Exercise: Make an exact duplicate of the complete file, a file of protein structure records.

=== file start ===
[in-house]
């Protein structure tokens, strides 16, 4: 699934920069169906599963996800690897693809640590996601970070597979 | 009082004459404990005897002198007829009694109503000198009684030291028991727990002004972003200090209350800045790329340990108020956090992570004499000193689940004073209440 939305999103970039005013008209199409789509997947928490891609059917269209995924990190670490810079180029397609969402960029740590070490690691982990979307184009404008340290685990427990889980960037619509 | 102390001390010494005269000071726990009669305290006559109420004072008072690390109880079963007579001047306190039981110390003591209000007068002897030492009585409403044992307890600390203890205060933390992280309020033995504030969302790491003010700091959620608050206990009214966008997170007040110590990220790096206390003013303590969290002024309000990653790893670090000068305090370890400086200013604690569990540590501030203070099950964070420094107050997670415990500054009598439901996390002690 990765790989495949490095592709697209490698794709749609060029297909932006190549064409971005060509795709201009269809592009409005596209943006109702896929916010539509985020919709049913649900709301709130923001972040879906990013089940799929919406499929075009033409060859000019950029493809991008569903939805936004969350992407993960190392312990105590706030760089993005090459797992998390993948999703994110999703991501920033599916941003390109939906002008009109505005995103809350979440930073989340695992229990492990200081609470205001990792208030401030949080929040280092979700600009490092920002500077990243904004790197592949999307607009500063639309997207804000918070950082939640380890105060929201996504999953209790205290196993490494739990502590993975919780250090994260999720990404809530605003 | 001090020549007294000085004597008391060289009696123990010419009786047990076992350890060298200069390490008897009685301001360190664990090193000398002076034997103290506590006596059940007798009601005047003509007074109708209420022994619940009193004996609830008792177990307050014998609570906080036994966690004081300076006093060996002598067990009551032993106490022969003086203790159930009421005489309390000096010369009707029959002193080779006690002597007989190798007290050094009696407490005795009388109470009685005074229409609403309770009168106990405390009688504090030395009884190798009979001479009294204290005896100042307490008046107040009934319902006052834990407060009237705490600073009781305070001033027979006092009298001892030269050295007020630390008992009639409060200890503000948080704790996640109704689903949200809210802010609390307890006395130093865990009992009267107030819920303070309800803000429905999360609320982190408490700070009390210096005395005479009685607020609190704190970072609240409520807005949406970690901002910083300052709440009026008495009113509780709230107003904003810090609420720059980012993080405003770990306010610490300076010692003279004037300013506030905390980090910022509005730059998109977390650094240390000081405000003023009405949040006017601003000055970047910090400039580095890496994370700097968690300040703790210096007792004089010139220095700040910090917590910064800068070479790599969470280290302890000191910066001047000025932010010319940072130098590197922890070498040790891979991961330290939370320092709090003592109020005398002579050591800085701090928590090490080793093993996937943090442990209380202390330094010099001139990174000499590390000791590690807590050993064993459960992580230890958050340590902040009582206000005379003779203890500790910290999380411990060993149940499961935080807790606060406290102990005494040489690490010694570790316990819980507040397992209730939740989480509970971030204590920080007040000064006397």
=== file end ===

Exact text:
[in-house]
């Protein structure tokens, strides 16, 4: 699934920069169906599963996800690897693809640590996601970070597979 | 009082004459404990005897002198007829009694109503000198009684030291028991727990002004972003200090209350800045790329340990108020956090992570004499000193689940004073209440 939305999103970039005013008209199409789509997947928490891609059917269209995924990190670490810079180029397609969402960029740590070490690691982990979307184009404008340290685990427990889980960037619509 | 102390001390010494005269000071726990009669305290006559109420004072008072690390109880079963007579001047306190039981110390003591209000007068002897030492009585409403044992307890600390203890205060933390992280309020033995504030969302790491003010700091959620608050206990009214966008997170007040110590990220790096206390003013303590969290002024309000990653790893670090000068305090370890400086200013604690569990540590501030203070099950964070420094107050997670415990500054009598439901996390002690 990765790989495949490095592709697209490698794709749609060029297909932006190549064409971005060509795709201009269809592009409005596209943006109702896929916010539509985020919709049913649900709301709130923001972040879906990013089940799929919406499929075009033409060859000019950029493809991008569903939805936004969350992407993960190392312990105590706030760089993005090459797992998390993948999703994110999703991501920033599916941003390109939906002008009109505005995103809350979440930073989340695992229990492990200081609470205001990792208030401030949080929040280092979700600009490092920002500077990243904004790197592949999307607009500063639309997207804000918070950082939640380890105060929201996504999953209790205290196993490494739990502590993975919780250090994260999720990404809530605003 | 001090020549007294000085004597008391060289009696123990010419009786047990076992350890060298200069390490008897009685301001360190664990090193000398002076034997103290506590006596059940007798009601005047003509007074109708209420022994619940009193004996609830008792177990307050014998609570906080036994966690004081300076006093060996002598067990009551032993106490022969003086203790159930009421005489309390000096010369009707029959002193080779006690002597007989190798007290050094009696407490005795009388109470009685005074229409609403309770009168106990405390009688504090030395009884190798009979001479009294204290005896100042307490008046107040009934319902006052834990407060009237705490600073009781305070001033027979006092009298001892030269050295007020630390008992009639409060200890503000948080704790996640109704689903949200809210802010609390307890006395130093865990009992009267107030819920303070309800803000429905999360609320982190408490700070009390210096005395005479009685607020609190704190970072609240409520807005949406970690901002910083300052709440009026008495009113509780709230107003904003810090609420720059980012993080405003770990306010610490300076010692003279004037300013506030905390980090910022509005730059998109977390650094240390000081405000003023009405949040006017601003000055970047910090400039580095890496994370700097968690300040703790210096007792004089010139220095700040910090917590910064800068070479790599969470280290302890000191910066001047000025932010010319940072130098590197922890070498040790891979991961330290939370320092709090003592109020005398002579050591800085701090928590090490080793093993996937943090442990209380202390330094010099001139990174000499590390000791590690807590050993064993459960992580230890958050340590902040009582206000005379003779203890500790910290999380411990060993149940499961935080807790606060406290102990005494040489690490010694570790316990819980507040397992209730939740989480509970971030204590920080007040000064006397």